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Milton and Ecology
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 (ISBN-13: 9780511056604 | ISBN-10: 0511056605)

In Milton and Ecology, Ken Hiltner engages with literary, theoretical, and historic approaches to explore the ideological underpinnings of our prevalent environmental crisis. Focusing on Milton's rejection of dualistic theology, metaphysical philosophy, and early-modern subjectivism, Hiltner argues that Milton anticipates certain prevailing essential ecological arguments. Even more remarkable is that Milton was able to integrate these arguments with biblical sources so seamlessly that his interpretative 'Green' reading of scripture has for over three centuries been entirely plausible. This study considers how Milton, from the earliest edition of the Poems, not only sought to tell the story of how through humanity's folly Paradise on earth was lost, but also sought to tell how it might be regained. This intriguing study will be of interest to eco-critics and Milton specialists alike.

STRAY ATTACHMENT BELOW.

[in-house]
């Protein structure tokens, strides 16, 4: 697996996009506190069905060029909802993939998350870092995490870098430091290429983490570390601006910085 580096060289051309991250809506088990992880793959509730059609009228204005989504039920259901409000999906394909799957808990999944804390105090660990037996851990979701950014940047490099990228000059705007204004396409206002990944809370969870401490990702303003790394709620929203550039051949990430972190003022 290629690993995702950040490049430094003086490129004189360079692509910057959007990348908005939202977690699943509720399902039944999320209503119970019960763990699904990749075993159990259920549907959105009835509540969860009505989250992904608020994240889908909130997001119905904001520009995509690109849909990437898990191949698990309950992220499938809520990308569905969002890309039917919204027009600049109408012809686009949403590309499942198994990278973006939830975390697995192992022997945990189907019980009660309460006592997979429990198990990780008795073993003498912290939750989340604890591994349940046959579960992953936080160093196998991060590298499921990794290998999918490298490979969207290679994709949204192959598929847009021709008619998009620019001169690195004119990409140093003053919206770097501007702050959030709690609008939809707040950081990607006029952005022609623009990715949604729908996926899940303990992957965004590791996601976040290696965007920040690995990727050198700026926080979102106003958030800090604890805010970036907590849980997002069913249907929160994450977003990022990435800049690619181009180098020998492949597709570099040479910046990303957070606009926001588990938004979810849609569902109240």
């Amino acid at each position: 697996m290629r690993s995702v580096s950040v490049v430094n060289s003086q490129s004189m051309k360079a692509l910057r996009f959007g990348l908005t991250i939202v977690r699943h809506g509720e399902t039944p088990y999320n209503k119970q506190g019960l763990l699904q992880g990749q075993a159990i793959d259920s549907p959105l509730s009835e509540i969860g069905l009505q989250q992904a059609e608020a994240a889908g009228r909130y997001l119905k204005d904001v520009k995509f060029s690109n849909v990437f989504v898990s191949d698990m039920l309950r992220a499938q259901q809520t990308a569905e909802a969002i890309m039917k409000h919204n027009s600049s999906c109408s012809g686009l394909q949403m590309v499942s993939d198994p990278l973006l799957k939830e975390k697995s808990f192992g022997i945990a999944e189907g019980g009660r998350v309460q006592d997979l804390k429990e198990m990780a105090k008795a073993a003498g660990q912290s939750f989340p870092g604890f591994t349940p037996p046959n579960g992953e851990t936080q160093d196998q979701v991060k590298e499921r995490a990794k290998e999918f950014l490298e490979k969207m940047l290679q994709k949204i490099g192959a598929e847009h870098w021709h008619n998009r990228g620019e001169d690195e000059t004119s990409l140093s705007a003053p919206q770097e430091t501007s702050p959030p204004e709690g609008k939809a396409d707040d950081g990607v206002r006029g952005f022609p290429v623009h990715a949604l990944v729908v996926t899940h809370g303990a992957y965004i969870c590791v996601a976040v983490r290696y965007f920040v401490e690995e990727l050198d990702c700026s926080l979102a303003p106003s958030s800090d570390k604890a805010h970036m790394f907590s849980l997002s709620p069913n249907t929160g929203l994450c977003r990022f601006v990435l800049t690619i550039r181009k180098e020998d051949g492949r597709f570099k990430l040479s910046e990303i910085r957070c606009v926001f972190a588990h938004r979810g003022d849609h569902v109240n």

• Sheds light on Milton's work through an innovative eco-critical approach • Offers insights into the ideological background to responses to the environmental crisis • Will be of interest to seventeenth-century specialists as well as eco-critics

Contents

Preface; Introduction; Part I. Having Place: 1. Pace defined: the ecological importance of place; 2. Place given: Eve as the Garden's spirit of place; 3. Place lost: Eve's fall as an uprooting; 4. Place regained: Sabrina puts down roots; Part II. The Underlying Importance of Place: 5. The New Testament's call to place: Paul and Luther's deconstruction; 6. Rejecting the placeless ancient doctrines: confusing paradise regained; 7. The Old Testament's call to place: Job's wisdom in Milton's poetry; 8. The influence of time on place: forbidding unripe fruit; 9. Place, body and spirit joined: the earth-human wound in Paradise Lost.

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